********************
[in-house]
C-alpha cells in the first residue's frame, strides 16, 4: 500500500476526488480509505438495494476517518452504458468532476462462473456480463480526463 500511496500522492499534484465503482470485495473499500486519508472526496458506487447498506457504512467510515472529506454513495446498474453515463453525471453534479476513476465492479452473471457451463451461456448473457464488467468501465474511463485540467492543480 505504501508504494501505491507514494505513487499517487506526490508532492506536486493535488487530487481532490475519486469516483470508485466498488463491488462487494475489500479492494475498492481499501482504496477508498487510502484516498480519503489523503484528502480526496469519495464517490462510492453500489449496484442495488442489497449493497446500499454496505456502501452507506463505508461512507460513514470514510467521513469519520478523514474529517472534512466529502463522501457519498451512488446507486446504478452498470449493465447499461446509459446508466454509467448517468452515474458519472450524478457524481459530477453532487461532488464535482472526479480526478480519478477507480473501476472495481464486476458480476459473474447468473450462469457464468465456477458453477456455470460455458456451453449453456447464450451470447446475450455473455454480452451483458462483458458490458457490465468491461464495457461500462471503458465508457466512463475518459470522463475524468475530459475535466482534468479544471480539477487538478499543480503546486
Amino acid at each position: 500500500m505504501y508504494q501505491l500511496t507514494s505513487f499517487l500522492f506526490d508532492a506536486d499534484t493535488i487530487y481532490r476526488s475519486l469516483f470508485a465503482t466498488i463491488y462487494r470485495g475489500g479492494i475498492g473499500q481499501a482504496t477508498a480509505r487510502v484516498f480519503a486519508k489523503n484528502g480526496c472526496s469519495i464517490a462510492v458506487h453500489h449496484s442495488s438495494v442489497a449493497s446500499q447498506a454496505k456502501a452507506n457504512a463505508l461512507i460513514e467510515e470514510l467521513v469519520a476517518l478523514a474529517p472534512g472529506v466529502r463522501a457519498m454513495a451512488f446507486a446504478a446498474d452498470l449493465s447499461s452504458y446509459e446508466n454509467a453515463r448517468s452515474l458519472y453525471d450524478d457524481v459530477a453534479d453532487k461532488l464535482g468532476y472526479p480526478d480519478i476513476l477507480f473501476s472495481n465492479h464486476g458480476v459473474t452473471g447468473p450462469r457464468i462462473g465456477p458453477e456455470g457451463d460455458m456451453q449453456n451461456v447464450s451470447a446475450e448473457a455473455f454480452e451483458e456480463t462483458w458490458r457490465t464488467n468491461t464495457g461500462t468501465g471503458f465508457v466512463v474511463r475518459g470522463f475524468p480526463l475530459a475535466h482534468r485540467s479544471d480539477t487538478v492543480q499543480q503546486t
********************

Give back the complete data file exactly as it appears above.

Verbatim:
[in-house]
C-alpha cells in the first residue's frame, strides 16, 4: 500500500476526488480509505438495494476517518452504458468532476462462473456480463480526463 500511496500522492499534484465503482470485495473499500486519508472526496458506487447498506457504512467510515472529506454513495446498474453515463453525471453534479476513476465492479452473471457451463451461456448473457464488467468501465474511463485540467492543480 505504501508504494501505491507514494505513487499517487506526490508532492506536486493535488487530487481532490475519486469516483470508485466498488463491488462487494475489500479492494475498492481499501482504496477508498487510502484516498480519503489523503484528502480526496469519495464517490462510492453500489449496484442495488442489497449493497446500499454496505456502501452507506463505508461512507460513514470514510467521513469519520478523514474529517472534512466529502463522501457519498451512488446507486446504478452498470449493465447499461446509459446508466454509467448517468452515474458519472450524478457524481459530477453532487461532488464535482472526479480526478480519478477507480473501476472495481464486476458480476459473474447468473450462469457464468465456477458453477456455470460455458456451453449453456447464450451470447446475450455473455454480452451483458462483458458490458457490465468491461464495457461500462471503458465508457466512463475518459470522463475524468475530459475535466482534468479544471480539477487538478499543480503546486
Amino acid at each position: 500500500m505504501y508504494q501505491l500511496t507514494s505513487f499517487l500522492f506526490d508532492a506536486d499534484t493535488i487530487y481532490r476526488s475519486l469516483f470508485a465503482t466498488i463491488y462487494r470485495g475489500g479492494i475498492g473499500q481499501a482504496t477508498a480509505r487510502v484516498f480519503a486519508k489523503n484528502g480526496c472526496s469519495i464517490a462510492v458506487h453500489h449496484s442495488s438495494v442489497a449493497s446500499q447498506a454496505k456502501a452507506n457504512a463505508l461512507i460513514e467510515e470514510l467521513v469519520a476517518l478523514a474529517p472534512g472529506v466529502r463522501a457519498m454513495a451512488f446507486a446504478a446498474d452498470l449493465s447499461s452504458y446509459e446508466n454509467a453515463r448517468s452515474l458519472y453525471d450524478d457524481v459530477a453534479d453532487k461532488l464535482g468532476y472526479p480526478d480519478i476513476l477507480f473501476s472495481n465492479h464486476g458480476v459473474t452473471g447468473p450462469r457464468i462462473g465456477p458453477e456455470g457451463d460455458m456451453q449453456n451461456v447464450s451470447a446475450e448473457a455473455f454480452e451483458e456480463t462483458w458490458r457490465t464488467n468491461t464495457g461500462t468501465g471503458f465508457v466512463v474511463r475518459g470522463f475524468p480526463l475530459a475535466h482534468r485540467s479544471d480539477t487538478v492543480q499543480q503546486t